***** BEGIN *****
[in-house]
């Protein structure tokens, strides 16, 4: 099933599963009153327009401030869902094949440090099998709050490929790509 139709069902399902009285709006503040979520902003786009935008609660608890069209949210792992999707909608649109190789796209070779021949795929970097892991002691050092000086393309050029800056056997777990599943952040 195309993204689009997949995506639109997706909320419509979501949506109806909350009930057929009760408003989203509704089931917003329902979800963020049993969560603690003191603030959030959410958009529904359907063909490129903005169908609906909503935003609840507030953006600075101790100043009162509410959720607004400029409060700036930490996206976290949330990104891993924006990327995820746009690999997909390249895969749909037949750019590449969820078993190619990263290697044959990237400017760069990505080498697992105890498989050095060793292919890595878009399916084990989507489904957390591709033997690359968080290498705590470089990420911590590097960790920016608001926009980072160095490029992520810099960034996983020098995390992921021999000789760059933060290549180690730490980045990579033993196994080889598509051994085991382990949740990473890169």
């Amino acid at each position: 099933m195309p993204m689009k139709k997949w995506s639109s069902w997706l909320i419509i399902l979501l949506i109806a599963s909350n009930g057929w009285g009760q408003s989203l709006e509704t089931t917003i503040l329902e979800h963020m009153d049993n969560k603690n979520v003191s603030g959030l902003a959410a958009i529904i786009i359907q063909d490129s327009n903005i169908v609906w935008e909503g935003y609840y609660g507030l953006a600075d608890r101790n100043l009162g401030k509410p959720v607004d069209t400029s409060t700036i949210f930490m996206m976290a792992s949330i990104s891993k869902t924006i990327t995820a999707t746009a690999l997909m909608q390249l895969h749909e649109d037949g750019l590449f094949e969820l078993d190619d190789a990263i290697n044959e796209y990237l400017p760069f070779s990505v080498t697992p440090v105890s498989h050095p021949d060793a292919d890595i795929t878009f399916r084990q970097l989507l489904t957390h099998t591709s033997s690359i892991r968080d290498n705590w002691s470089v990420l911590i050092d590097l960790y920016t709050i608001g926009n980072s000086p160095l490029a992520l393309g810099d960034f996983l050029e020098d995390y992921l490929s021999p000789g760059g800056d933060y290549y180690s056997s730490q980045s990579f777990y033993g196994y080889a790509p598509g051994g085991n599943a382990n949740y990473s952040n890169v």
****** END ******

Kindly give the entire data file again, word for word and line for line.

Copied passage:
[in-house]
């Protein structure tokens, strides 16, 4: 099933599963009153327009401030869902094949440090099998709050490929790509 139709069902399902009285709006503040979520902003786009935008609660608890069209949210792992999707909608649109190789796209070779021949795929970097892991002691050092000086393309050029800056056997777990599943952040 195309993204689009997949995506639109997706909320419509979501949506109806909350009930057929009760408003989203509704089931917003329902979800963020049993969560603690003191603030959030959410958009529904359907063909490129903005169908609906909503935003609840507030953006600075101790100043009162509410959720607004400029409060700036930490996206976290949330990104891993924006990327995820746009690999997909390249895969749909037949750019590449969820078993190619990263290697044959990237400017760069990505080498697992105890498989050095060793292919890595878009399916084990989507489904957390591709033997690359968080290498705590470089990420911590590097960790920016608001926009980072160095490029992520810099960034996983020098995390992921021999000789760059933060290549180690730490980045990579033993196994080889598509051994085991382990949740990473890169």
């Amino acid at each position: 099933m195309p993204m689009k139709k997949w995506s639109s069902w997706l909320i419509i399902l979501l949506i109806a599963s909350n009930g057929w009285g009760q408003s989203l709006e509704t089931t917003i503040l329902e979800h963020m009153d049993n969560k603690n979520v003191s603030g959030l902003a959410a958009i529904i786009i359907q063909d490129s327009n903005i169908v609906w935008e909503g935003y609840y609660g507030l953006a600075d608890r101790n100043l009162g401030k509410p959720v607004d069209t400029s409060t700036i949210f930490m996206m976290a792992s949330i990104s891993k869902t924006i990327t995820a999707t746009a690999l997909m909608q390249l895969h749909e649109d037949g750019l590449f094949e969820l078993d190619d190789a990263i290697n044959e796209y990237l400017p760069f070779s990505v080498t697992p440090v105890s498989h050095p021949d060793a292919d890595i795929t878009f399916r084990q970097l989507l489904t957390h099998t591709s033997s690359i892991r968080d290498n705590w002691s470089v990420l911590i050092d590097l960790y920016t709050i608001g926009n980072s000086p160095l490029a992520l393309g810099d960034f996983l050029e020098d995390y992921l490929s021999p000789g760059g800056d933060y290549y180690s056997s730490q980045s990579f777990y033993g196994y080889a790509p598509g051994g085991n599943a382990n949740y990473s952040n890169v």